Yamagata is one of the primary pilgrimage destinations in northern Japan. In addition to the well known Dewa Sanzan area, there are numerous temples and shrines that make for interesting sightseeing destinations. Yamadera and the famous Risshaku-ji Temple were not included in this list due to travel distance. Here are some of the top shrines and temples in Yamagata in no particular order.
This is the main shrine found at the the summit of Mount Haguro. Sanjin Gosaiden is the most important shrine in the region in terms of location and significance. The building is connected with several attached corridors which can be explored with or without a monk guide. If you do have a guide, you can participate in purification ritual and listen to the chants and booming shell horns carried by the Yamabushi. The main building has the thickest thatch roof of any building in Japan.
Churenji and Dainichibo Temple
Moving from Mount Haguro to Mount Yudono of Dewa Sanzan, we find two more interesting temples to visit. A distinguishing point of these two locations is the tribute they have to the living Buddha housed within the temple walls. These living Buddhas were famed Yamabushi who were so revered they performed the now forbidden act of self-mummification to preserve their bodies for all to see. Churenji has beautiful ceilings and an ancient cherry blossom tree right next to the building. Dainichibo is the main Temple of Mount Yudono and includes a walking course and monk training and demonstrations for tourists.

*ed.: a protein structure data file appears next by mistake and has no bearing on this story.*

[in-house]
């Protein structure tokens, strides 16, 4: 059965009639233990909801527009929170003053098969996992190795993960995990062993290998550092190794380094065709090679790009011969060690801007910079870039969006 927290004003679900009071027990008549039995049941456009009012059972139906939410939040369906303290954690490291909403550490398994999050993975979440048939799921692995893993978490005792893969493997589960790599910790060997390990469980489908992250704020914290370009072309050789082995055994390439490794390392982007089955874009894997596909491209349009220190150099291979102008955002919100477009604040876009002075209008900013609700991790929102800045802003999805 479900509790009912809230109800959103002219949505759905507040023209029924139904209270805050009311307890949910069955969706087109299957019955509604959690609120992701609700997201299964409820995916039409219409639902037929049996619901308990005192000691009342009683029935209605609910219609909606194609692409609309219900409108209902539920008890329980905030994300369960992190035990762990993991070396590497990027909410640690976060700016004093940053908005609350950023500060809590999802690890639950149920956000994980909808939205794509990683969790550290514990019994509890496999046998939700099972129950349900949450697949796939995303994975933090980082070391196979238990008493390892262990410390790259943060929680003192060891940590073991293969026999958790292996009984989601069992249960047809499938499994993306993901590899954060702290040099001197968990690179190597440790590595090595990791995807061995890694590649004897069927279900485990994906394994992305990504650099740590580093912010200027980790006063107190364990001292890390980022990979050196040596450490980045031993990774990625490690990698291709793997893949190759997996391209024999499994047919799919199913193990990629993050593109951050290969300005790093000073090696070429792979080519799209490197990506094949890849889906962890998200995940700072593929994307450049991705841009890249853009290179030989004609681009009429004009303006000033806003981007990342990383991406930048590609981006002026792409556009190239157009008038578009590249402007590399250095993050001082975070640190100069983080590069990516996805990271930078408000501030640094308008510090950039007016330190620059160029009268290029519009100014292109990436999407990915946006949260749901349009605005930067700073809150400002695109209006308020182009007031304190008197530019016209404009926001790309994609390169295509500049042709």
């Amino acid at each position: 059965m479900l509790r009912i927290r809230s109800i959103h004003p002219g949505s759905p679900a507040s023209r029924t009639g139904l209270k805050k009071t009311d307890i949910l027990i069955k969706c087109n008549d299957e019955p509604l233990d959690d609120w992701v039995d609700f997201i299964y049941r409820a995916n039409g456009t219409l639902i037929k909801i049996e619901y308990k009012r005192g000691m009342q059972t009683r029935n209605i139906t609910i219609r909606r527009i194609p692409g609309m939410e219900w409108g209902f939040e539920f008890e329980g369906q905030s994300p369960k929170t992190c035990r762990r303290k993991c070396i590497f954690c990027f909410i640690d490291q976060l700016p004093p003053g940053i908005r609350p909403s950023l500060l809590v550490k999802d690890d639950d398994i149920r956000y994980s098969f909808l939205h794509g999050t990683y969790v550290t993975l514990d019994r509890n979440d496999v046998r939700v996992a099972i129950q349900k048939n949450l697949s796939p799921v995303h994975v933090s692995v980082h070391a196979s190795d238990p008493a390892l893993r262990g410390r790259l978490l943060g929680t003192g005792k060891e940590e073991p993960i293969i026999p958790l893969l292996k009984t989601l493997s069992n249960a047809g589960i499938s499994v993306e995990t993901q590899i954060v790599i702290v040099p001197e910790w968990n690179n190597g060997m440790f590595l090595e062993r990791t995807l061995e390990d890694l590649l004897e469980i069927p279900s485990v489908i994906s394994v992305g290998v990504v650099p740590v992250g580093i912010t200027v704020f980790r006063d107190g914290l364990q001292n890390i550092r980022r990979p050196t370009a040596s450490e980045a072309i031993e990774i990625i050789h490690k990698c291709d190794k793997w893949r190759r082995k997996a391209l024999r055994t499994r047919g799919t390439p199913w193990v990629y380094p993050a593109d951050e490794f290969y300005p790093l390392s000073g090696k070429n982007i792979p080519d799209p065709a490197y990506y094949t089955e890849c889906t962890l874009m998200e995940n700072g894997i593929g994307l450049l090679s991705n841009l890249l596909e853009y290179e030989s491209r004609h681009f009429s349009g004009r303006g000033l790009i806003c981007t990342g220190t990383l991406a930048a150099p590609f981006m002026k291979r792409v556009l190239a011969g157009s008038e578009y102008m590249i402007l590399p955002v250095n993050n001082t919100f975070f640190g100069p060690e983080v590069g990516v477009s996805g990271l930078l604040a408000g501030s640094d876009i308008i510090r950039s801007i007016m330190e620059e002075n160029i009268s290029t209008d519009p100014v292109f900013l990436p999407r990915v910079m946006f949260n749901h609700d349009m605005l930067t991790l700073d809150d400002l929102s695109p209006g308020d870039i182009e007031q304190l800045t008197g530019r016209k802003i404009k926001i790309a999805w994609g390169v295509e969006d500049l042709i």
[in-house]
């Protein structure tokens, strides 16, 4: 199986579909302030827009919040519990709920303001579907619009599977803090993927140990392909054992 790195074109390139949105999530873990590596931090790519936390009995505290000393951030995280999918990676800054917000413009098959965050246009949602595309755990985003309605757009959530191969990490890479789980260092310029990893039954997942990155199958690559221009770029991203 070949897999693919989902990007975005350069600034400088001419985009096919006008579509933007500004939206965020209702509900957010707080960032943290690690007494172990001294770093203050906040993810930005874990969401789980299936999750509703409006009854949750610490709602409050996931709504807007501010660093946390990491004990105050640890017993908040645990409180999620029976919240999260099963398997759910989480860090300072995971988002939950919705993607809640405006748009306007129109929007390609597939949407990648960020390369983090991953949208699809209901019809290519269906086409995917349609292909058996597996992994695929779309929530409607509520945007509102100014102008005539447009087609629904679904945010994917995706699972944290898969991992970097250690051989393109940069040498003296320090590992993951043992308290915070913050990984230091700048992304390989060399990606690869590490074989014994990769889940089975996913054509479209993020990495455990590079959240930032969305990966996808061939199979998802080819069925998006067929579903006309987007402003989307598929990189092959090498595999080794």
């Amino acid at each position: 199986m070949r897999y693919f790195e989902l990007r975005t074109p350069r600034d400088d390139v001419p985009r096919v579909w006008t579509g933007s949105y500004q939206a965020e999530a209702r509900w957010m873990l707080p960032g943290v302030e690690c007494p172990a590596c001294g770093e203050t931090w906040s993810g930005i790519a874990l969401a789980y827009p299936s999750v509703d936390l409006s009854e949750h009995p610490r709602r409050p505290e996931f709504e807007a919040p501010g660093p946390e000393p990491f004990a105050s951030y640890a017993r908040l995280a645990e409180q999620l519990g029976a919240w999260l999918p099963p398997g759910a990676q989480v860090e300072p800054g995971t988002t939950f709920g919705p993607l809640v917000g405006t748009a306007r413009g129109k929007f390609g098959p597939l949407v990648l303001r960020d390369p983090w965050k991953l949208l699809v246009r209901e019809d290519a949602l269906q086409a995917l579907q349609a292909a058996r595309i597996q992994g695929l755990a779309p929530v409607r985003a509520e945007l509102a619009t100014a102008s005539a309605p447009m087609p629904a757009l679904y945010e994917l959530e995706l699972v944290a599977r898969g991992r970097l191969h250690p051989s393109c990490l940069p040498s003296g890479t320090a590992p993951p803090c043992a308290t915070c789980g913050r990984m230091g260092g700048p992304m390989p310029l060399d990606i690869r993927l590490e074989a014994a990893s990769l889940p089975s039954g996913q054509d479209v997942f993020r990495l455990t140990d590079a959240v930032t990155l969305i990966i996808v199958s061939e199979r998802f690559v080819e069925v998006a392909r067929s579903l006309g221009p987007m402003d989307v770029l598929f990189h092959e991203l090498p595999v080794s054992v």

Along the coast of Yamagata is an interesting and fairly modern temple, Japan's only temple dedicated to the sea and aquatic life. Though the buildings are new the history of the faith dates back 1200 years. This temple complex of over 20 structures include temple gates, a pagoda temple, main halls and more. Within the main building there is a zen monastery where tourists can view practicing zen rituals such as zazan (seated meditation), prayer rituals and more. Participation is also encouraged and prayer ceremonies can be viewed approximately six times per day. Before you leave the temple, be sure to check out the long walking path behind where you can find a lake rumored to have fish with a human-like face swimming in the water.
Temples are abundant throughout Tsuruoka, Sakata and the Mogami areas of Yamagata. Whether the temple is hidden in the forest, in the center of town, or up in the mountain peaks, there is sure to be a temple for everyone. Finding a favorite temple can be quite an adventure in itself.